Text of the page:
Temba Bavuma – In the last two weeks I’ve been taking things easy
Temba Bavuma will remain the Ptoteas white-ball captain until somebody lets him know he isn’t while the last sight of Temba Bavuma as skipper was in the fallout of his team’s horrendous loss to the Netherlands on November 6.
South African cricketer Temba Bavuma will remain the national white-ball captain until somebody lets him know he isn’t and with another training system set up, he acknowledges that is plausible.
South Africans’ last sight of Temba Bavuma as skipper was in the fallout of his team’s horrendous loss to the Netherlands in Adelaide on November 6, which dumped them out of the running for the T20 World Cup semi-finals.
“In the last two weeks I’ve been taking it easy,” Bavuma said on Thursday in Bloemfontein, where he will lead South Africa on Friday in the first of three World Cup Super League (WCSL) matches against England.
“I’ve had the opportunity to be with family and deal with issues. It’s been relaxing.”
Bavuma should wake up from his idyll. England should be beaten at least once if South Africa is to qualify directly for the World Cup in India in October and November.
The South Africans have won just five of their 16 WCSL games and should earn three more triumphs from their remaining five matches to be sure of not having to go to a qualifying tournament in Zimbabwe in June and July.
Since that dark day in Adelaide, Shukri Conrad and Rob Walter have replaced Mark Boucher as red-ball and white-ball coaches and the success of the SA20 has demonstrated South Africans are still cricket fans.
Bavuma was not picked in the SA20 player auction, perhaps because his base price of USD 50,000 was excessively high for an expert batter who has a T20 strike rate of 123.21. In the open market, the fact that he is South Africa’s skipper counts for nothing.
A large number of his countryman, Bavuma has had his nose squeezed against the window of the thundering achievement the SA20 has become. The mega event has been honored with great weather, bumper crowds, excellent cricket, and no lack of good time for all included.
It should appear to be peculiar for someone so central to the game in South Africa to be frozen out of the best thing to end up cricketing in many years.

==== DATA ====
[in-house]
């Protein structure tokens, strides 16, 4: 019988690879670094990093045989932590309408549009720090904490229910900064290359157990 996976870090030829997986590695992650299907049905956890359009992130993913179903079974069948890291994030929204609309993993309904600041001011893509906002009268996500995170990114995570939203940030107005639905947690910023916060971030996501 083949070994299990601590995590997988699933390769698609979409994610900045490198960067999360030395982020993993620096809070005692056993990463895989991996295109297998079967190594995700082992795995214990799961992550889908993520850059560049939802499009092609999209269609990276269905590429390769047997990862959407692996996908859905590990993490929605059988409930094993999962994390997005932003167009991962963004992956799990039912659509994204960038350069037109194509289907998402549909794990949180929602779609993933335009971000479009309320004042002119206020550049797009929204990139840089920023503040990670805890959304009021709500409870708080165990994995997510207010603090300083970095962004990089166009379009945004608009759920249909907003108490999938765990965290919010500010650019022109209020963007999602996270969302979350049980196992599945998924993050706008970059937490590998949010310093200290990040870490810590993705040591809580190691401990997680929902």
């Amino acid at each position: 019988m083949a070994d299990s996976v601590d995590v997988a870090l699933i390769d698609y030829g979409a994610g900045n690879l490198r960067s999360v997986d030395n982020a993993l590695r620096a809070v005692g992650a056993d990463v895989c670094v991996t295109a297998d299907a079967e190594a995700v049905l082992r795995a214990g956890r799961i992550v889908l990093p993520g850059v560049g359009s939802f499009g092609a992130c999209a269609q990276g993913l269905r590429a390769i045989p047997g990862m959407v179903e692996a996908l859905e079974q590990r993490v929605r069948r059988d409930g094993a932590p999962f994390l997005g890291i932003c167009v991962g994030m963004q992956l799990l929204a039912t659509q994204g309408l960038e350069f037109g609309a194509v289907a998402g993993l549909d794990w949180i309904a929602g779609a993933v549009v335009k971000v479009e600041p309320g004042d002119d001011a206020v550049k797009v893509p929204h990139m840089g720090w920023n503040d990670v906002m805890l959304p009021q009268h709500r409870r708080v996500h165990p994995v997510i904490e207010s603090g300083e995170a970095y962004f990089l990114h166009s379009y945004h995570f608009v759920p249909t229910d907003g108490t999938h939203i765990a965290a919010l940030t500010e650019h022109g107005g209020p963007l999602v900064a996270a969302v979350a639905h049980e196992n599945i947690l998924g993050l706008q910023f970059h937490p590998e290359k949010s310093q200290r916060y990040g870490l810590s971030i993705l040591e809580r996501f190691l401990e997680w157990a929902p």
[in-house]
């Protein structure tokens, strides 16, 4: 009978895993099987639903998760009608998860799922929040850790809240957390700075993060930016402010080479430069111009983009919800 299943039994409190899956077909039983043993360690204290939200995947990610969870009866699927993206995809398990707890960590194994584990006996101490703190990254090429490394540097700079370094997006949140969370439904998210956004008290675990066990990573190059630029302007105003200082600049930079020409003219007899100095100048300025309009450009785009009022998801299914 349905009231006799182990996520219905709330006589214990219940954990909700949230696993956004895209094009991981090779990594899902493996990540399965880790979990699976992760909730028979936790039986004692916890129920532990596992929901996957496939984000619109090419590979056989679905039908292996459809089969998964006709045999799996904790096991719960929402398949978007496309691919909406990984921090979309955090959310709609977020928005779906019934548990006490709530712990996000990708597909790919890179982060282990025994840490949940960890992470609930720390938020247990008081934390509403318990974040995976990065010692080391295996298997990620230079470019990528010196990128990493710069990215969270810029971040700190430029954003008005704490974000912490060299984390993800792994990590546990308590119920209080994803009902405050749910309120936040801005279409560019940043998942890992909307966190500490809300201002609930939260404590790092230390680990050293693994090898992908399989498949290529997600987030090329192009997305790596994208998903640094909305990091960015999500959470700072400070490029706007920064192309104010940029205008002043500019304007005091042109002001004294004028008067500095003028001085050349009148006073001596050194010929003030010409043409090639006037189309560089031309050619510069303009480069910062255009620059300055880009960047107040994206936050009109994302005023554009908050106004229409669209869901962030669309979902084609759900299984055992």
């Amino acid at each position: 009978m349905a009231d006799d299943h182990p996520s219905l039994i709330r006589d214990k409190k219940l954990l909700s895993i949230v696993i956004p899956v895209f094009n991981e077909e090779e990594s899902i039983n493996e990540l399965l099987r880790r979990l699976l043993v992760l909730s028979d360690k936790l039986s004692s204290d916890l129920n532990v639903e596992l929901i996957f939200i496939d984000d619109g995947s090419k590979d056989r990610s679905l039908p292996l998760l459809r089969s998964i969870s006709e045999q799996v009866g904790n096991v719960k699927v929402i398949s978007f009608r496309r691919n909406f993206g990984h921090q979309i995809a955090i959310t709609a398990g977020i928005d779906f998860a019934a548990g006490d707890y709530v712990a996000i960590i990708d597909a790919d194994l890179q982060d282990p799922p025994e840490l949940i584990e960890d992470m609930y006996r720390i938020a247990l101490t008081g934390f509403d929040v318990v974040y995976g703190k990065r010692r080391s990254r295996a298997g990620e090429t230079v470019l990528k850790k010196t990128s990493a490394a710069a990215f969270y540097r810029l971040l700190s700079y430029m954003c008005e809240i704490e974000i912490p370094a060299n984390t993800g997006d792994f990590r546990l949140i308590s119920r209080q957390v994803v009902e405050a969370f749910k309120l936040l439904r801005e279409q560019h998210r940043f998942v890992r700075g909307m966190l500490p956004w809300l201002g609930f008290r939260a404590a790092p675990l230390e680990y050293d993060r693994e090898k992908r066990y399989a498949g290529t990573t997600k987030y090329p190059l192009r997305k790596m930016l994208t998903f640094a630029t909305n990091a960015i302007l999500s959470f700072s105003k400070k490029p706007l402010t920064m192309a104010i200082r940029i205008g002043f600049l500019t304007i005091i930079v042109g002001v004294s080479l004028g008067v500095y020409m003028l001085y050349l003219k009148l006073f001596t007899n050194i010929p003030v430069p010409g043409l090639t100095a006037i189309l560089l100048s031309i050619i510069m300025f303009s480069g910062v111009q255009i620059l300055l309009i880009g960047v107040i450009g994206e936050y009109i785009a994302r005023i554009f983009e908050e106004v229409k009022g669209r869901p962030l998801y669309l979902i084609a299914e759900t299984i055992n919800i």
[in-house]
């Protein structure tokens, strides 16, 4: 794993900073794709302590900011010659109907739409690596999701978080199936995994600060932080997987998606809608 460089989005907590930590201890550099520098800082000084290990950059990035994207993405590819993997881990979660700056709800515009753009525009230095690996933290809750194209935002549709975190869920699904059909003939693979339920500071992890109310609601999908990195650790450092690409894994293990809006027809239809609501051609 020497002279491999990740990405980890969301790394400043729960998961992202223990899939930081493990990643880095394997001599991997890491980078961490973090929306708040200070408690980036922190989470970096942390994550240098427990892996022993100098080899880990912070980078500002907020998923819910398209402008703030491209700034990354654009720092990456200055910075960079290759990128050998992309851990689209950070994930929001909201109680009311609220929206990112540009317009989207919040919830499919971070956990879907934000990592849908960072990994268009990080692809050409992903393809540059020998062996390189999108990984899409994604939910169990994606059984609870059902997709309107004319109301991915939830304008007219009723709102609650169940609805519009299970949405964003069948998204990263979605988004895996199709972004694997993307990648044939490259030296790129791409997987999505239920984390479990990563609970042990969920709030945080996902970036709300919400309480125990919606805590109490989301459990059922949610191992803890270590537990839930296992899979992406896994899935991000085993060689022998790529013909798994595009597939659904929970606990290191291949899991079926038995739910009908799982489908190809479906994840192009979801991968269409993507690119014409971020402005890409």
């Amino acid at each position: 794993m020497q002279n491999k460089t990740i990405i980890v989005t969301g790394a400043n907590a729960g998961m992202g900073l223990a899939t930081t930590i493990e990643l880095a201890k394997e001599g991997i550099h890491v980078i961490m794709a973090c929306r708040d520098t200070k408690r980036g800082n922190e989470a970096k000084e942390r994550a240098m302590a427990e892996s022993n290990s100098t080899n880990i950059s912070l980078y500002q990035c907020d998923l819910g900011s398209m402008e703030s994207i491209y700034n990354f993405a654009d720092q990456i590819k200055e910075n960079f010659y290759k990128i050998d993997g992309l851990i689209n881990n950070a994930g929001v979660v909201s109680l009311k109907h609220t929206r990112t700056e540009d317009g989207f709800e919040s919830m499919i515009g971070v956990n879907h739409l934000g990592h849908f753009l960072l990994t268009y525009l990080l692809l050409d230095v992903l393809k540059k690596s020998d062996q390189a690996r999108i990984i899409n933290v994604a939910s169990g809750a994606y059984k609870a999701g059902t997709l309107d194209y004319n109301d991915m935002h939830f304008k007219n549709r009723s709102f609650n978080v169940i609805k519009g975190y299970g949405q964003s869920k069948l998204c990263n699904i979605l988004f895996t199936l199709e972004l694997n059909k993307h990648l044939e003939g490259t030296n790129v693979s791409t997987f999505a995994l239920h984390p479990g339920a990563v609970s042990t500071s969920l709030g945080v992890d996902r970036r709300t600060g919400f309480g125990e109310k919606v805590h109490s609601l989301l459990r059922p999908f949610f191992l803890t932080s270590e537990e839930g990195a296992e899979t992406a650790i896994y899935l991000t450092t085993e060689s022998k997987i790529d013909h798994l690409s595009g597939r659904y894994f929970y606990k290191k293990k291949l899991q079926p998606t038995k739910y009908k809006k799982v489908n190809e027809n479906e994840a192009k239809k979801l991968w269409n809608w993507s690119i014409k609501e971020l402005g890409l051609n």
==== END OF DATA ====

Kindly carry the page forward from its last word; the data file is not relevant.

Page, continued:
“I guess it seems unusual,”Bavuma said.
“It’s happened that way, and there’s nothing I can do about it. As unusual as it is, people have to go on. I’m one of those people who move on with things. Whatever happens, whatever comes your way, I’ll always try to keep a smile on my face irrespective of what’s happening.”
South Africa has had a typical record under Bavuma, winning half of their 14 ODIs and 15 of their 25 T20Is. But the defeat by the Dutch was, all around, their worst performance in living memory. It incited legitimate and quick inquiries of whether he was reexamining his position as captain.
“It was quite an emotional time,”Bavuma said.
“I thought it was unfair to be asked that question right after walking off the field after a loss. Conversations were had with the relevant people. I’m still in it. I’ve said to the guys if they would still like me to be the guy to lead I’m happy to do it.
“I’ve never made it about me. It’s always been about the team. Whenever the team hasn’t performed well I’ve tried to shield the guys. When the team has done well, I don’t think you’ve ever heard me say it was about me. If the team wants to go in a different direction with a different leader I’m happy to step away.”
Walter, who is ready to get back from New Zealand in time to take over the team next month, and has shared Conrad to finish the work in the interim, will pursue that choice.
“He’ll have his vision and he’ll need somebody to drive that vision,”Bavuma said.
“At the moment the coach has entrusted me with that role. I’ll continue doing my best. Fortunately, I’ve got a bunch of guys who support me. It’s business as usual.”